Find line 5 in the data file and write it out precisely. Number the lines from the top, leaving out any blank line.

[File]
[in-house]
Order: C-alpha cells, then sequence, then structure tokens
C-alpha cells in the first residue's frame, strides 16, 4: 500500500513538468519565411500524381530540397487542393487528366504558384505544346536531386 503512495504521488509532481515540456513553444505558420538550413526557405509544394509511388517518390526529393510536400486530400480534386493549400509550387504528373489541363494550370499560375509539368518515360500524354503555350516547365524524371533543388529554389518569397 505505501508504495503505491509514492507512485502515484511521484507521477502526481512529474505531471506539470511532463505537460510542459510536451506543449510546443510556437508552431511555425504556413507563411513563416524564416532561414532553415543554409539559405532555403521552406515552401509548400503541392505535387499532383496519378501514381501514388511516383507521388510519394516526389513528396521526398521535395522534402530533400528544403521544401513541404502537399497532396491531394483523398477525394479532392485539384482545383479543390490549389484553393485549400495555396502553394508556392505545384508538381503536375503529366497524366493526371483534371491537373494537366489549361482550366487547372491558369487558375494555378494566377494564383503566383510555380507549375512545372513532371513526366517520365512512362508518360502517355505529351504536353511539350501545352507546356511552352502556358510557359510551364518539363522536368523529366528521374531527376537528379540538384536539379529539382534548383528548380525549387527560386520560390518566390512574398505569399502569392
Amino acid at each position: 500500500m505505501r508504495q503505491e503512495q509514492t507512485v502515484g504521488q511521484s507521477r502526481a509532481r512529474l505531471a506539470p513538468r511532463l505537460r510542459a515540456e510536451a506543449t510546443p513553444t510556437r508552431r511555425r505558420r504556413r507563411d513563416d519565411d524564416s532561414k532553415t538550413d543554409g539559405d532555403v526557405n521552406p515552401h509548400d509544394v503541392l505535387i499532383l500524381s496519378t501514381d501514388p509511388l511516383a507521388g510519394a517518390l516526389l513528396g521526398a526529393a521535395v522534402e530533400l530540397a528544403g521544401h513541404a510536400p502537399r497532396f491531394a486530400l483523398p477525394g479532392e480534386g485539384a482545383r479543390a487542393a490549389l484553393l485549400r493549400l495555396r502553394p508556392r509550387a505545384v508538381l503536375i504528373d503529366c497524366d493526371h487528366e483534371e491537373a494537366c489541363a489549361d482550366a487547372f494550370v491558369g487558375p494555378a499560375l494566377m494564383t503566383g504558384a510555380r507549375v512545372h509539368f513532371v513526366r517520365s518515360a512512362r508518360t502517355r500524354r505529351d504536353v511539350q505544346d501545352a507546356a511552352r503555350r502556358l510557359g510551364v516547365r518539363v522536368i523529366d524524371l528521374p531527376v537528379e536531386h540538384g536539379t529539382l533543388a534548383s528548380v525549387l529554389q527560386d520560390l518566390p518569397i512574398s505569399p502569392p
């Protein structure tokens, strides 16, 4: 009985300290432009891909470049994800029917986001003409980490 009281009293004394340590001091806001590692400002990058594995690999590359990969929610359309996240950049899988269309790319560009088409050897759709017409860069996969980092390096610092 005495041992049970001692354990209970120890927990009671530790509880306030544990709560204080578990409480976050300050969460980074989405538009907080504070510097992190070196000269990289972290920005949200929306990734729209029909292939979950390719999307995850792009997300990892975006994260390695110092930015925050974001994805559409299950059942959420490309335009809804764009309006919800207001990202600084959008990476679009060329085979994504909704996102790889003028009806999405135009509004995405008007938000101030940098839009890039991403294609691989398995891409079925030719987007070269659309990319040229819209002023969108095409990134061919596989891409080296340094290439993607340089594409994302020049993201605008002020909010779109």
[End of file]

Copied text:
């Protein structure tokens, strides 16, 4: 009985300290432009891909470049994800029917986001003409980490 009281009293004394340590001091806001590692400002990058594995690999590359990969929610359309996240950049899988269309790319560009088409050897759709017409860069996969980092390096610092 005495041992049970001692354990209970120890927990009671530790509880306030544990709560204080578990409480976050300050969460980074989405538009907080504070510097992190070196000269990289972290920005949200929306990734729209029909292939979950390719999307995850792009997300990892975006994260390695110092930015925050974001994805559409299950059942959420490309335009809804764009309006919800207001990202600084959008990476679009060329085979994504909704996102790889003028009806999405135009509004995405008007938000101030940098839009890039991403294609691989398995891409079925030719987007070269659309990319040229819209002023969108095409990134061919596989891409080296340094290439993607340089594409994302020049993201605008002020909010779109």